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Maine’s property tax freeze on seniors – could it happen here?

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by David Flemming

In early August, a law took effect in Maine that will leave many Vermonters thinking “if only…”

Permanent Maine residents 65 or older who have owned a home for at least 10 years may apply through their towns to have their property taxes frozen at their current level. The Maine Policy Institute reports:

The cost of the program is expected to rise significantly as more individuals become eligible and sign up. According to estimates in the 2020 Census, roughly 16% of Maine’s population could potentially qualify for this program, as about 20% of Mainers are over the age of 65 and approximately 80% of that subset are homeowners. The bill’s fiscal note projects that the price tag of reimbursing municipalities will roughly double year-over-year, costing $2.6 million for FY 2023, $7 million for FY 2024, and $14 million for FY 2025……Read more at Ethan Allen Institute blog

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6 replies »

  1. My property taxes went up over $70 a month this tax year!! Maybe seniors should get a reduction and tax exempt retirement income too. Yeah Vt would go broke since senior footing the bill for all this marxist ideology pushed in Montpelier.

  2. I’ve heard worse plans. About the worry of taxpayers shouldering the difference: there’s so many tweaks our State could make to do it. Restore an interior labour economy. Rather than turn the old Mill buildings into apartments for summer complaints, why not produce something? Instead of the longterm drain that the enhanced and detrimental immigration policies pose, why not freeze that and limit it to interstate migration among provably working class Americans? You could clamp down on things like G.A. and limit State assistance and cater only to legitimate residents. Education could be tweaked. Rather than arbitrarily tax every resident to pay for increasingly inefficient public schooling, why not afford concessions to homeschoolers, or vouchers to allow parents freedom of affordable choice. Then the money they save they could forward to more practicable programmes such as the tax freeze – which isn’t the worst I’ve heard. It’s a pitiful commentary of our State’s priorities that this is even a talk on the table, when the gubmint has no problem tossing the actually weak and underrepresented down the river.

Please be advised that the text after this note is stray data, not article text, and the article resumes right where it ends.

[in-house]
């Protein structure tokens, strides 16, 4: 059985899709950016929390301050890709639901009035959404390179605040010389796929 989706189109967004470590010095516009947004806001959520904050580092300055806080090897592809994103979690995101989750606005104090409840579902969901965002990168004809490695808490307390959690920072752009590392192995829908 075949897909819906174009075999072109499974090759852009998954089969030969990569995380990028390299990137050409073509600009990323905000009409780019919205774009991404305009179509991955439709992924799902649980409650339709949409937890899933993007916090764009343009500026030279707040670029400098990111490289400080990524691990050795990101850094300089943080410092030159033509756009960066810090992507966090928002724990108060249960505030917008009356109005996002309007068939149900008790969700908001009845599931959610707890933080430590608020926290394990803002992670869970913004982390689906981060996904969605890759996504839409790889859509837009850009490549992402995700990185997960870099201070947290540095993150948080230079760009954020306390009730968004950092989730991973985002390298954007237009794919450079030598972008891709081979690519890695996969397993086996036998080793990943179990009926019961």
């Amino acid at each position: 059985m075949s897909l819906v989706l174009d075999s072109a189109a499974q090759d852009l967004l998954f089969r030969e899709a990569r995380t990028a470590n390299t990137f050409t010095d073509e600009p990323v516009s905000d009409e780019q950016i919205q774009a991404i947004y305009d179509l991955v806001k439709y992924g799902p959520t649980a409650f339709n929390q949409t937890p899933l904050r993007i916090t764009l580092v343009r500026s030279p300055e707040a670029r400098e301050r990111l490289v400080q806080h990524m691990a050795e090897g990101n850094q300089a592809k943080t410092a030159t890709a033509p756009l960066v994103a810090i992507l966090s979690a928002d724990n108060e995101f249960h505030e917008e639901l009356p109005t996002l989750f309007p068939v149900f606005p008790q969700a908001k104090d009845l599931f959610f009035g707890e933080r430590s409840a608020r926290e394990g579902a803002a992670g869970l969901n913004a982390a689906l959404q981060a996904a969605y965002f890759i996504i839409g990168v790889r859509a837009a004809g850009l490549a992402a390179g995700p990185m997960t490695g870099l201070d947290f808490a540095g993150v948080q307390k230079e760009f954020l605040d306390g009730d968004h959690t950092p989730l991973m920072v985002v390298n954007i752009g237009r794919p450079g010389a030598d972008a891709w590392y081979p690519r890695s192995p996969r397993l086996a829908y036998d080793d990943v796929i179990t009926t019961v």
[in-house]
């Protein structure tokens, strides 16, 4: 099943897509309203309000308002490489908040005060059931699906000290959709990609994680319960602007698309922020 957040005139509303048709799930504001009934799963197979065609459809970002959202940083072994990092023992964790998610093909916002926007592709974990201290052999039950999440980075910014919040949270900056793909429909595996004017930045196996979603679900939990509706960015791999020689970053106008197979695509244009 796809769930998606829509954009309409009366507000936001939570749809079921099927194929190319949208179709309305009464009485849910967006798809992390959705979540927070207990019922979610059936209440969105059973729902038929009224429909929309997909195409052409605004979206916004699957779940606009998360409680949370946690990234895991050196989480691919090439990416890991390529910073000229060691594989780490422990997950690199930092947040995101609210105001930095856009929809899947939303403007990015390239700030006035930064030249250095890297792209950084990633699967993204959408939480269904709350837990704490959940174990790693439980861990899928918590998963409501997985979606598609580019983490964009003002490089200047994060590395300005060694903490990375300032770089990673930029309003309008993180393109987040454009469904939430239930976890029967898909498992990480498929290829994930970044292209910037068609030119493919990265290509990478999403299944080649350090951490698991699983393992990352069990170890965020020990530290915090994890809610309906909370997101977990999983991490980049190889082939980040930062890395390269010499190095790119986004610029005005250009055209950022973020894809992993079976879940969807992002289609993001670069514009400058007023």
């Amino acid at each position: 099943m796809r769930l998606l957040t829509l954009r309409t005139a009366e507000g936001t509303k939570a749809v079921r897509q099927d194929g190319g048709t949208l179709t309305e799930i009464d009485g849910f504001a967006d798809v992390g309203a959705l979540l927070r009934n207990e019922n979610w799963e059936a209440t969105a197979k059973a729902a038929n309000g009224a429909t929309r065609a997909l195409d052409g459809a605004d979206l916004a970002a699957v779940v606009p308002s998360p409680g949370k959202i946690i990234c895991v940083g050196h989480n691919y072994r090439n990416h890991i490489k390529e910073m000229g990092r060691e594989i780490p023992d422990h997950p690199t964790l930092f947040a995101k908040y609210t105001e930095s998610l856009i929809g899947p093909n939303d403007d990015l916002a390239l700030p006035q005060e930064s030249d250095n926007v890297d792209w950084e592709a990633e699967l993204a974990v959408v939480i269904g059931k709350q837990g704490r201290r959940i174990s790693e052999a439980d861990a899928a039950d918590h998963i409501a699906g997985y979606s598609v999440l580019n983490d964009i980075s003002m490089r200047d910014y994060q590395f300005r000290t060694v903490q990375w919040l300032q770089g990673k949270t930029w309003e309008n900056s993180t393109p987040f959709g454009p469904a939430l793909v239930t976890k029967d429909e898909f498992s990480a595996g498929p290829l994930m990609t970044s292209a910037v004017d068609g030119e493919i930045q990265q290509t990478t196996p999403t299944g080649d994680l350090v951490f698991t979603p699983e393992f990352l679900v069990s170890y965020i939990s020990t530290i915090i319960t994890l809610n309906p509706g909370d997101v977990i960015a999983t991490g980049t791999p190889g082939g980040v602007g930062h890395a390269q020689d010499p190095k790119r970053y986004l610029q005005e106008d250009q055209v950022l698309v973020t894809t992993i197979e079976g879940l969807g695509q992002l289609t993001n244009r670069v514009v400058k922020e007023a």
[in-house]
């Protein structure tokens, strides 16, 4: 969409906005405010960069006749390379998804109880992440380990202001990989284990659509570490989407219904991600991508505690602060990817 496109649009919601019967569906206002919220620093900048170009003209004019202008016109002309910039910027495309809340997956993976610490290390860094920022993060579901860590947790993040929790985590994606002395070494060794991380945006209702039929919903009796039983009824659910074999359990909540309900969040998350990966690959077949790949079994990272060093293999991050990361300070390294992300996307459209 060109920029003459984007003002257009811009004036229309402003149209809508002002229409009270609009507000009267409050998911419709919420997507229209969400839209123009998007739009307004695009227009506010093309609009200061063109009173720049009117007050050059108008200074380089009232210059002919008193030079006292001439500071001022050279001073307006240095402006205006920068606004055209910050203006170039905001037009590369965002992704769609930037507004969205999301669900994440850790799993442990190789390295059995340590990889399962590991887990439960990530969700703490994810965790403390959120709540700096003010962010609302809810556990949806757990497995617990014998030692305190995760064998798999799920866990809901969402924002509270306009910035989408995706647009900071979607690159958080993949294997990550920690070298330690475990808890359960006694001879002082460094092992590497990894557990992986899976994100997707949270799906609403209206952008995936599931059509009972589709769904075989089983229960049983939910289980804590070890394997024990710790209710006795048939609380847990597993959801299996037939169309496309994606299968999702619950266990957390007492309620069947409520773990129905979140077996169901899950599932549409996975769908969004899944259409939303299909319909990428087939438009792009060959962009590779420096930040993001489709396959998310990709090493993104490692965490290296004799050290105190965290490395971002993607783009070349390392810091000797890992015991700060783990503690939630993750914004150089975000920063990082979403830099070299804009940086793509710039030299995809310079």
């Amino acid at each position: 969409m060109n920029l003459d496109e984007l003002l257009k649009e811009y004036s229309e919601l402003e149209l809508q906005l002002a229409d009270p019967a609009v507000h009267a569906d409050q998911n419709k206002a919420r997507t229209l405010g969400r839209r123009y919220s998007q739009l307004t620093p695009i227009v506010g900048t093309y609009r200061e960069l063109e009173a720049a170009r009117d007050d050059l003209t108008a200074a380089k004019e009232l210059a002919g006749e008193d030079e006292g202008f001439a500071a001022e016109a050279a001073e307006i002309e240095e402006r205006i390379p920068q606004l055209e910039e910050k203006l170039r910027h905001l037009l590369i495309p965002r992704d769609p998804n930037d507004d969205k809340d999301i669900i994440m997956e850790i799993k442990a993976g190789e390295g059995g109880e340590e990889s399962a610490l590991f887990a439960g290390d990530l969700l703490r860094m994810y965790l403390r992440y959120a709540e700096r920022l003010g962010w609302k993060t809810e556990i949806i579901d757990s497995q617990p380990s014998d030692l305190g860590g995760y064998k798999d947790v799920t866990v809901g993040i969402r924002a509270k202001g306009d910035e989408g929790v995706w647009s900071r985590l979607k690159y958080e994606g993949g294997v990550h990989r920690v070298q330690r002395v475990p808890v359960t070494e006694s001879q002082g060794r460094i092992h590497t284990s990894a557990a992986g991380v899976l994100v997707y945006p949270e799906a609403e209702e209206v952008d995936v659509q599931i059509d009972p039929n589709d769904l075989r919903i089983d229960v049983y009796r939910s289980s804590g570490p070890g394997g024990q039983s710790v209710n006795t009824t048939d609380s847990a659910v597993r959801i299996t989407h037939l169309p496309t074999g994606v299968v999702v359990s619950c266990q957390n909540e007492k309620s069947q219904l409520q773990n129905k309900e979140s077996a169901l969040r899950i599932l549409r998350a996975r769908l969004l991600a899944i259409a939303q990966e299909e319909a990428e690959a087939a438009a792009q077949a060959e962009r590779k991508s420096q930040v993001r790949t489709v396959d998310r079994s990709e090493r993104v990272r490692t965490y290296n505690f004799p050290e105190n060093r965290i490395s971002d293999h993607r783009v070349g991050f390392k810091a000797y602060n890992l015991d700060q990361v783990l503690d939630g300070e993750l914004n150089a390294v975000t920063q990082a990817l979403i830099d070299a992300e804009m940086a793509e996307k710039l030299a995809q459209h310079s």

So many things. Anecdotally, of course. Whatever. Good reporting, Vermont. I live here, and have worked in Elder Care and I ain’t never even heard of it.

    • Property taxes are biased on income. I’m not sure of what the percentage you get back but I know some elderly and low-income get back almost half or at least half

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